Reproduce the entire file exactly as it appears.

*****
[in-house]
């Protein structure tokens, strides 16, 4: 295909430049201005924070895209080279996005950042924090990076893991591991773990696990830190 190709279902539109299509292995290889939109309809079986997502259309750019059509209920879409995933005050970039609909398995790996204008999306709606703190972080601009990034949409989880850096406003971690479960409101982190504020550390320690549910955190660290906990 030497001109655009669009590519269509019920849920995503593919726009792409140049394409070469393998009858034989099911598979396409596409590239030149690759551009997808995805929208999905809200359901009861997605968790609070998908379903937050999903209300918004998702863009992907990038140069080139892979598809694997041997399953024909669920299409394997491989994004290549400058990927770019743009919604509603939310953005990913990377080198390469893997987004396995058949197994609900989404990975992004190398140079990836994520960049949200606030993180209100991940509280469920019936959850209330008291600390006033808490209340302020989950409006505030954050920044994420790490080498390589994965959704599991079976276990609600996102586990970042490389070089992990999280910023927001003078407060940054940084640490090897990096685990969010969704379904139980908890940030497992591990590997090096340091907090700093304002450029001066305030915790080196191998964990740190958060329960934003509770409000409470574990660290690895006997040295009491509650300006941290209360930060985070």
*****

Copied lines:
[in-house]
């Protein structure tokens, strides 16, 4: 295909430049201005924070895209080279996005950042924090990076893991591991773990696990830190 190709279902539109299509292995290889939109309809079986997502259309750019059509209920879409995933005050970039609909398995790996204008999306709606703190972080601009990034949409989880850096406003971690479960409101982190504020550390320690549910955190660290906990 030497001109655009669009590519269509019920849920995503593919726009792409140049394409070469393998009858034989099911598979396409596409590239030149690759551009997808995805929208999905809200359901009861997605968790609070998908379903937050999903209300918004998702863009992907990038140069080139892979598809694997041997399953024909669920299409394997491989994004290549400058990927770019743009919604509603939310953005990913990377080198390469893997987004396995058949197994609900989404990975992004190398140079990836994520960049949200606030993180209100991940509280469920019936959850209330008291600390006033808490209340302020989950409006505030954050920044994420790490080498390589994965959704599991079976276990609600996102586990970042490389070089992990999280910023927001003078407060940054940084640490090897990096685990969010969704379904139980908890940030497992591990590997090096340091907090700093304002450029001066305030915790080196191998964990740190958060329960934003509770409000409470574990660290690895006997040295009491509650300006941290209360930060985070």